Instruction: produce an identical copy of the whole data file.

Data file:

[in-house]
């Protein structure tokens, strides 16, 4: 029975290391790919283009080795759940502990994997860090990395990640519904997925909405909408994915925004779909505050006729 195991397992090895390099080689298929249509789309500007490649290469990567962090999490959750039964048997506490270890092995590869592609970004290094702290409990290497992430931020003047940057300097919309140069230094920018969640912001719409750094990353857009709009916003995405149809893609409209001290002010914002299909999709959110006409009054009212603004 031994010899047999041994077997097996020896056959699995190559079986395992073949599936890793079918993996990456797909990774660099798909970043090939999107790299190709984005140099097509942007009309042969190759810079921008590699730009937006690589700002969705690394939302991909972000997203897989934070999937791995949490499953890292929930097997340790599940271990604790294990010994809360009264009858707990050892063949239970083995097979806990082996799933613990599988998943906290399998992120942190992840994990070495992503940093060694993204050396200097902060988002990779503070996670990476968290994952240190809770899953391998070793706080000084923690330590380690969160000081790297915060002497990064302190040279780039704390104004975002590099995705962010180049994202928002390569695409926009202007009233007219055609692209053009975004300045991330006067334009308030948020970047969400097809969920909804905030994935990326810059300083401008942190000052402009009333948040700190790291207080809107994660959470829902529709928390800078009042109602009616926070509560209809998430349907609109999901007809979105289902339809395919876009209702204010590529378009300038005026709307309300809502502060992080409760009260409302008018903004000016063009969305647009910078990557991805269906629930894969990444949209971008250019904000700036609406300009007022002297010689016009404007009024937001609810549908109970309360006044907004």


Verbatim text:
[in-house]
């Protein structure tokens, strides 16, 4: 029975290391790919283009080795759940502990994997860090990395990640519904997925909405909408994915925004779909505050006729 195991397992090895390099080689298929249509789309500007490649290469990567962090999490959750039964048997506490270890092995590869592609970004290094702290409990290497992430931020003047940057300097919309140069230094920018969640912001719409750094990353857009709009916003995405149809893609409209001290002010914002299909999709959110006409009054009212603004 031994010899047999041994077997097996020896056959699995190559079986395992073949599936890793079918993996990456797909990774660099798909970043090939999107790299190709984005140099097509942007009309042969190759810079921008590699730009937006690589700002969705690394939302991909972000997203897989934070999937791995949490499953890292929930097997340790599940271990604790294990010994809360009264009858707990050892063949239970083995097979806990082996799933613990599988998943906290399998992120942190992840994990070495992503940093060694993204050396200097902060988002990779503070996670990476968290994952240190809770899953391998070793706080000084923690330590380690969160000081790297915060002497990064302190040279780039704390104004975002590099995705962010180049994202928002390569695409926009202007009233007219055609692209053009975004300045991330006067334009308030948020970047969400097809969920909804905030994935990326810059300083401008942190000052402009009333948040700190790291207080809107994660959470829902529709928390800078009042109602009616926070509560209809998430349907609109999901007809979105289902339809395919876009209702204010590529378009300038005026709307309300809502502060992080409760009260409302008018903004000016063009969305647009910078990557991805269906629930894969990444949209971008250019904000700036609406300009007022002297010689016009404007009024937001609810549908109970309360006044907004």